I don’t know about you, but I am finding the circus less than entertaining and I can provide my own bread for the most part.  Others have given up on the circus, but need help from its owners.  It is past time those owners accept their responsibilities – and it is up to us to lean on them to do so every chance we get – beginning right now and continuing in earnest during the next legislative session.  Our leaders need to all look at what is happening to the real Ringling Brothers Circus and realize it could happen to them – and, much worse, to us.

 

 

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Could it be that Gov. John Bel Edwards has finally seen and heard enough about the shenanigans of Louisiana State Police (LSP) Superintendent Mike Edmonson?

Has he been embarrassed one too many times by the state’s top cop who was foisted on him by the Louisiana Sheriffs’ Association and the Louisiana Association of Chiefs of Police?

If the tone of this NOLA.com STORY by Julia O’Donoghue Wednesday (Feb. 22) is any indication, Edmonson’s days at LSP may indeed be numbered.

Edwards earlier this week ordered auditors from the Division of Administration (DOA) to conduct an investigation into a trip taken by a gaggle of LSP personnel and hangers-on to witness Edmonson receive an award from the International Association of Chiefs of Police (IACP) at its conference in San Diego.

Of particular interest to Edwards was the expenditure of thousands of dollars in salaries, overtime, fuel, lodging and meals for four State Troopers who drove an unmarked State Police vehicle assigned to Edmonson’s second-in-command to the event. That trek included a side trip to and overnight stays in Las Vegas and the Grand Canyon. Three of the four combined to claim 105 hours of overtime on the trip to and from San Diego, figures that appear far out of line with the distances traveled.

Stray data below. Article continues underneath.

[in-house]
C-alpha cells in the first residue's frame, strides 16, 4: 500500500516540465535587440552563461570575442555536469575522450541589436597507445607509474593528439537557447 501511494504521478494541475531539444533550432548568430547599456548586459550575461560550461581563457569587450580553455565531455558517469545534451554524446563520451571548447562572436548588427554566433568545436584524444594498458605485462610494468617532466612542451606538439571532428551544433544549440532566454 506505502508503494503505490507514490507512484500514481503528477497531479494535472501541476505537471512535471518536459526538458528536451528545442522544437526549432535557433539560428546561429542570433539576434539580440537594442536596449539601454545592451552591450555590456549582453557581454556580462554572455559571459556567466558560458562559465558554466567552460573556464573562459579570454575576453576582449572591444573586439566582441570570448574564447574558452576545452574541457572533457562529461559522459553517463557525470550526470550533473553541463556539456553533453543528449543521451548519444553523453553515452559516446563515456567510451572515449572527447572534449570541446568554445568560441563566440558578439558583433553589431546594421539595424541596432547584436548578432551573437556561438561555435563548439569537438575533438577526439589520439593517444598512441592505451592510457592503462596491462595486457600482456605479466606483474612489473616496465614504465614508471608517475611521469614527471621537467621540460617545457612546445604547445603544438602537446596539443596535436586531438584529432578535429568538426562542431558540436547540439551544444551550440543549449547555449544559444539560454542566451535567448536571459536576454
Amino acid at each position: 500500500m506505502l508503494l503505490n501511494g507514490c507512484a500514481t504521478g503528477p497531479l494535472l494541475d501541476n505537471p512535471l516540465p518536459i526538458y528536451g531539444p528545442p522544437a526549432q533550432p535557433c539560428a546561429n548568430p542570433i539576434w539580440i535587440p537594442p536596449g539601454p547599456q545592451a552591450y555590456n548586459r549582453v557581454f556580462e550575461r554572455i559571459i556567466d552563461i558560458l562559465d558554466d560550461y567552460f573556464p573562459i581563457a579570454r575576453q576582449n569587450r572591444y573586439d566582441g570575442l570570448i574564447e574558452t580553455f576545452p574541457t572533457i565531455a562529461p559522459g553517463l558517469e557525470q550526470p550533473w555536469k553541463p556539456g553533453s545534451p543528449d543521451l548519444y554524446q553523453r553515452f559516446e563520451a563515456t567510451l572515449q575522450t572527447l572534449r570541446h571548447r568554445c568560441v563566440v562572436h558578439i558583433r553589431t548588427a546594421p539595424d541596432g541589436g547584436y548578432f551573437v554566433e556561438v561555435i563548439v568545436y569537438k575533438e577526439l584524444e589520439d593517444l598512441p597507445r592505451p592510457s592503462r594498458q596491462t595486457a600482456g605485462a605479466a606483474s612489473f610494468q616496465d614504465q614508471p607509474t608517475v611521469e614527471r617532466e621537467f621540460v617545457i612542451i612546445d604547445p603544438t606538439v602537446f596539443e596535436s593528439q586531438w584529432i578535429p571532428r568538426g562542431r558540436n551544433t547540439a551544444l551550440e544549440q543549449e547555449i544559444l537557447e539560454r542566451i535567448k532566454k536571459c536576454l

For example, each of the four claimed 12 hours to travel from the Grand Canyon resort city of Tusayan, Arizona, to Las Vegas, a distance of only 270 miles, a torrid pace of 22.5 mph. They also claimed 12 hours to drive from Las Vegas to San Diego, a trip of only 290 miles. For that leg of the journey, they put the petal to the metal, averaging a scorching 24 mph.

Can you say payroll fraud?

Maj. Derrell Williams did not claim overtime hours because those of the rank of captain or above are prohibited from claiming overtime. He did, however, claim compensatory leave time for the same hours.

While investigators’ focus will apparently be on the overtime charged by the four and the reasons for their side trip, there are several other aspects of the entire San Diego affair that should be considered:

  • Why was the original award nomination of Maj. Carl Saizan, a former State Trooper of the Year, pulled in favor of Edmonson?
  • Why was it necessary for so many State Police personnel to accompany Edmonson on this trip?
  • Why was Michelle Hyatt, the wife of Lt. Rodney Hyatt and a civilian non-LSP employee, allowed to accompany her husband in the State Police Ford Expedition on that cross-country trip? (The Expedition, by the way, is permanently assigned to Edmonson’s second-in-command, Deputy Superintendent Lt. Col. Charles Dupuy.
  • Why was part-time student worker Brandon Blackburn paid 53.5 hours for attending the conference? And why was Brandon Blackburn, the son of the late Frank Blackburn, formerly the LSP legal counsel, allowed to travel to the conference on his father’s ticket?
  • Finally, since each of the 15 LSP personnel who accompanied Edmonson on the trip, were on the clock and were paid for attending the conference, how many of those personnel actually attended conference sessions for which they charged the state?

LouisianaVoice made inquiry of IACP for attendance lists for the various sessions but we received the expected response: “We do not provide attendance records or make any information about our attendees publicly available.”

Of course, the DOA investigation is barely underway so it’ll be some time yet before any determination is made regarding Edmonson’s future.

One LouisianaVoice reader made an interesting observation when he said in an email to us this morning that the LSP superintendent’s position “is a job needing turnover every so often to avoid a J. Edgar Hoover situation.”

But should the governor decide that Edmonson has embarrassed his administration one too many times and that he must go, it’s crucial that he make the correct choice in selecting a successor—and not listen to the sheriffs and chiefs of police. He—and this is critical—must be his own man in making that decision.

If he simply drops down the chain of command a notch and names Dupuy, Lt. Col. Jason Starnes, or Maj. Beckett Breaux, nothing will have changed and LouisianaVoice will be guaranteed an uninterrupted flow of stories from Independence Boulevard.